Your whole you, part 6 of 7 – relationship with others
Apr 17, 2020
Why am I doing this series again? To support you. I want to encourage you to live your best life – making more choices every day that support you rather than bring you down. I’d love for you to make more educated decisions about your choices in life. And, I’d like to be your cheerleader around tuning in to your body and learning more about what it needs as an individual. Want someone to hold your hand? I’m your hand holder. I think it’s important for you to have someone to lean on/ a resource in your life process as much as you need.
Sure, supplements can provide added support, but it is the choices that you make day in and day out in life that make you resilient and strong. When you attend to these foundational lifestyle factors, your body is more likely to feel stronger, healthier and ready to overcome whatever it may need to!
Are you tending to all aspects of you and your environment? You are a mental/emotional/spiritual being in a physical body; take some time to reflect on all aspects of you.
When you attend to these foundational lifestyle factors, your body is more likely to feel stronger, healthier and ready to overcome whatever it may need to!
- Nourishment, hydration
- Clean living (your environment)
- Relationship with yourself
- Relationship with others
- Relationship with something
Relationship with others
We humans by nature are social creatures. Even those of you who identify closer to the introvert side of the scale still biologically need social connections. We need both close and peripheral relationships – close relationships are those that are strong with those other people we feel most deeply connected to. But that’s not all there is – we need weak ties to acquaintances, as well. This is your biology. We are wired for connection and the function of our nervous system and all that it interacts with (think everything – heart, lungs, mood, immune system, sleep…) rely on this interpersonal connection.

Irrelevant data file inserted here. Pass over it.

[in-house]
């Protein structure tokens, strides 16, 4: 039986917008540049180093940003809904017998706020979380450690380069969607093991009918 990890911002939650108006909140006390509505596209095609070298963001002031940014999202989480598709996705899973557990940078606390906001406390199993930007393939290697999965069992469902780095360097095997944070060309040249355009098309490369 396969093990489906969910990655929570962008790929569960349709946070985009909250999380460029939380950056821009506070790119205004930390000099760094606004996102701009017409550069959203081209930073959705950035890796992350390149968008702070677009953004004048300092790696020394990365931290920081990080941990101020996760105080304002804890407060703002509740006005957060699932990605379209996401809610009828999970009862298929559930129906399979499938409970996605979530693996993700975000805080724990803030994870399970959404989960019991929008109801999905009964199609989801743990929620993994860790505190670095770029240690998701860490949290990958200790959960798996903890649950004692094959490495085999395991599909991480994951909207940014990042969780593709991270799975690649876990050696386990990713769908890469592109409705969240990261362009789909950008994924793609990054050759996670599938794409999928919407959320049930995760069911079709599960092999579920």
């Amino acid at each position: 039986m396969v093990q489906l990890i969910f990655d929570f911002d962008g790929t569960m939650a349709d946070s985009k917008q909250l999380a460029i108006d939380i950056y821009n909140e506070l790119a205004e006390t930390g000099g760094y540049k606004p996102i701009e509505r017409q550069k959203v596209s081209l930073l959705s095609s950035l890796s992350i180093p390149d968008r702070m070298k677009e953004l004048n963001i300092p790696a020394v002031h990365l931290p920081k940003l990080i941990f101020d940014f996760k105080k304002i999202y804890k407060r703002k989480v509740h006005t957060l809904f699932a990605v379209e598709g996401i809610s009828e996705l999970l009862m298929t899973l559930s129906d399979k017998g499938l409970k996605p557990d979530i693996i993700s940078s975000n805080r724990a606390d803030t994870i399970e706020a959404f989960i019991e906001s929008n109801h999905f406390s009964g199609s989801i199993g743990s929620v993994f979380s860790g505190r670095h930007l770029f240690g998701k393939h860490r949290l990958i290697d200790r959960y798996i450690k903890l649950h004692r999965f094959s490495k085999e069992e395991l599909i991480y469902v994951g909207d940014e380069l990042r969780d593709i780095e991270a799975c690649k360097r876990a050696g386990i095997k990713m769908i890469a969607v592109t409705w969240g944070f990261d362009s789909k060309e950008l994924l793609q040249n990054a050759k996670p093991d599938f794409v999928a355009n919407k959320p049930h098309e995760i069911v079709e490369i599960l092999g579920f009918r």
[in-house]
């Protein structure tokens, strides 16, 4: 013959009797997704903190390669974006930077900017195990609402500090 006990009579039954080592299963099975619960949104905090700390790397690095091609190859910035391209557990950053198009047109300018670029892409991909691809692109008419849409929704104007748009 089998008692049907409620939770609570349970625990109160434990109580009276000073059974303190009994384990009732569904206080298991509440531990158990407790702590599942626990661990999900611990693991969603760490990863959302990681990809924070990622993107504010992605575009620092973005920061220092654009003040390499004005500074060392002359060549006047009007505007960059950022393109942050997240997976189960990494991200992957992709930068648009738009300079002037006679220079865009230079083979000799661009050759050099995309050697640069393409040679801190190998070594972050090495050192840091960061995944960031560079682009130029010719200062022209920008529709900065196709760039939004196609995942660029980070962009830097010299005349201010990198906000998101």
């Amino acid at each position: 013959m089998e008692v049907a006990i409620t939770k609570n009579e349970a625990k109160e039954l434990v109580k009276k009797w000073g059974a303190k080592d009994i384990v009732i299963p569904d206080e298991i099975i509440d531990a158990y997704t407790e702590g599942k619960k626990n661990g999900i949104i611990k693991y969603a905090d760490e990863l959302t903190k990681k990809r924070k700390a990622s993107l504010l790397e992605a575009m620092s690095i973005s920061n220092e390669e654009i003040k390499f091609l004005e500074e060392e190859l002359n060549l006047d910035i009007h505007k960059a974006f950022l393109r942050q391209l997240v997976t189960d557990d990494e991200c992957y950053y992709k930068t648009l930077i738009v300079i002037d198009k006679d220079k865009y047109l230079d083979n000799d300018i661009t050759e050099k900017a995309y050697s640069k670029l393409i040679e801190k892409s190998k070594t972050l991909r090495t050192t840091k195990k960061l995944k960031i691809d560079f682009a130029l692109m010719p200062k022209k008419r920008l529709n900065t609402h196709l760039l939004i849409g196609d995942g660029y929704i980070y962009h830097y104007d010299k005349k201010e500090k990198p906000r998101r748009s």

“Studies show that social relationships have short- and long-term effects on health, for better and for worse, and that these effects emerge in childhood and cascade throughout life to foster cumulative advantage or disadvantage in health.”
Don’t take my word for it. Test this out… Take a moment right now to check in to see how you feel: how tense you are, your energy level, your ability to think clearly. Rate it on a scale of 1 to 10 (10 being the most tense/ distressed). Then, reach out to a loved one to chat for a bit. Reassess how you’re feeling after the conversation. Feel better? Healthier? Play some more to learn how much who you talk to affects your experience, before and after.
For the next few days,
Connect with others…
Who matters in your life? Family? Friends? Your beloved pet(s)? A trusted community (chorus, bike group, church)?
Reach out in the ‘old’ ways – pick up the phone, visit in person (6’ apart, for now),
schedule a picnic or take a walk to connect.